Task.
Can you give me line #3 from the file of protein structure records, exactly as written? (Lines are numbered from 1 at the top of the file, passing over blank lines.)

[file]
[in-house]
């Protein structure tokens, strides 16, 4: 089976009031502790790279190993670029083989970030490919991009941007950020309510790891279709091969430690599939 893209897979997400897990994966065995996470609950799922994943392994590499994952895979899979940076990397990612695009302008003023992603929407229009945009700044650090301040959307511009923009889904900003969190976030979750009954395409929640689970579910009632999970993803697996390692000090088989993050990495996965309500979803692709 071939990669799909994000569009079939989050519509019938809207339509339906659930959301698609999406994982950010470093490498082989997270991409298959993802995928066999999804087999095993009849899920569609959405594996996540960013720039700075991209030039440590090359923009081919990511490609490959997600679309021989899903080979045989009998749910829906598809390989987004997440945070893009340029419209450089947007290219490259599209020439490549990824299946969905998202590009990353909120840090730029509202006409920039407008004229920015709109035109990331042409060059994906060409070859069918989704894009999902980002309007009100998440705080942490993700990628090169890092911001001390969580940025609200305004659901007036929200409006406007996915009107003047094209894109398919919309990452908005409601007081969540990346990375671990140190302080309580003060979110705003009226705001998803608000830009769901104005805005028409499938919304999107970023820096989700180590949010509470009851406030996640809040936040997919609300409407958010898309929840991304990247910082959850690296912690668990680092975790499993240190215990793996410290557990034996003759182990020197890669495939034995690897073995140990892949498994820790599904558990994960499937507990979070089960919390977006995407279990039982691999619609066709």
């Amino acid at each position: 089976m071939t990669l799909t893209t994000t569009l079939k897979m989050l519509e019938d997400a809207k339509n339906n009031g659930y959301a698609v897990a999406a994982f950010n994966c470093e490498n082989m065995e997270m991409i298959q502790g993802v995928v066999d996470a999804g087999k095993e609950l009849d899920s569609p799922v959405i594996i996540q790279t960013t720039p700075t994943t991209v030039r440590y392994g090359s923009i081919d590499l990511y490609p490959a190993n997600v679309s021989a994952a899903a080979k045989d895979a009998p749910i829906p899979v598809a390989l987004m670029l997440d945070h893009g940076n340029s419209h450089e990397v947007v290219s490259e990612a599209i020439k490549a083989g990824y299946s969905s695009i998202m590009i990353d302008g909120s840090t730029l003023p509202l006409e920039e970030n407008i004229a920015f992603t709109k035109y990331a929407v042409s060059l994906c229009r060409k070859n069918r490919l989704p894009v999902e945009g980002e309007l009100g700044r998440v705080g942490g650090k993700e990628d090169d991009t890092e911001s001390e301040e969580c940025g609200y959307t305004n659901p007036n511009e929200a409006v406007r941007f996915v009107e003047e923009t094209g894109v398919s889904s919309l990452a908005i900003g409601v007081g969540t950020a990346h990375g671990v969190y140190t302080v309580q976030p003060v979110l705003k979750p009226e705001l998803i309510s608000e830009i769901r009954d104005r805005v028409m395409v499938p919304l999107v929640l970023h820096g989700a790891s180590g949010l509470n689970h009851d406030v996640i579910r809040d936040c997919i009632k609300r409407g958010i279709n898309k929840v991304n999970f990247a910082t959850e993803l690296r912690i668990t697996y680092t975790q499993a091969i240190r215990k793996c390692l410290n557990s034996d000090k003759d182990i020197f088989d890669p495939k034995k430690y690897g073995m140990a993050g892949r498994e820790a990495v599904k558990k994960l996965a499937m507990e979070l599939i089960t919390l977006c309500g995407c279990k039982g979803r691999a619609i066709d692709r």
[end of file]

């Amino acid at each position: 089976m071939t990669l799909t893209t994000t569009l079939k897979m989050l519509e019938d997400a809207k339509n339906n009031g659930y959301a698609v897990a999406a994982f950010n994966c470093e490498n082989m065995e997270m991409i298959q502790g993802v995928v066999d996470a999804g087999k095993e609950l009849d899920s569609p799922v959405i594996i996540q790279t960013t720039p700075t994943t991209v030039r440590y392994g090359s923009i081919d590499l990511y490609p490959a190993n997600v679309s021989a994952a899903a080979k045989d895979a009998p749910i829906p899979v598809a390989l987004m670029l997440d945070h893009g940076n340029s419209h450089e990397v947007v290219s490259e990612a599209i020439k490549a083989g990824y299946s969905s695009i998202m590009i990353d302008g909120s840090t730029l003023p509202l006409e920039e970030n407008i004229a920015f992603t709109k035109y990331a929407v042409s060059l994906c229009r060409k070859n069918r490919l989704p894009v999902e945009g980002e309007l009100g700044r998440v705080g942490g650090k993700e990628d090169d991009t890092e911001s001390e301040e969580c940025g609200y959307t305004n659901p007036n511009e929200a409006v406007r941007f996915v009107e003047e923009t094209g894109v398919s889904s919309l990452a908005i900003g409601v007081g969540t950020a990346h990375g671990v969190y140190t302080v309580q976030p003060v979110l705003k979750p009226e705001l998803i309510s608000e830009i769901r009954d104005r805005v028409m395409v499938p919304l999107v929640l970023h820096g989700a790891s180590g949010l509470n689970h009851d406030v996640i579910r809040d936040c997919i009632k609300r409407g958010i279709n898309k929840v991304n999970f990247a910082t959850e993803l690296r912690i668990t697996y680092t975790q499993a091969i240190r215990k793996c390692l410290n557990s034996d000090k003759d182990i020197f088989d890669p495939k034995k430690y690897g073995m140990a993050g892949r498994e820790a990495v599904k558990k994960l996965a499937m507990e979070l599939i089960t919390l977006c309500g995407c279990k039982g979803r691999a619609i066709d692709r």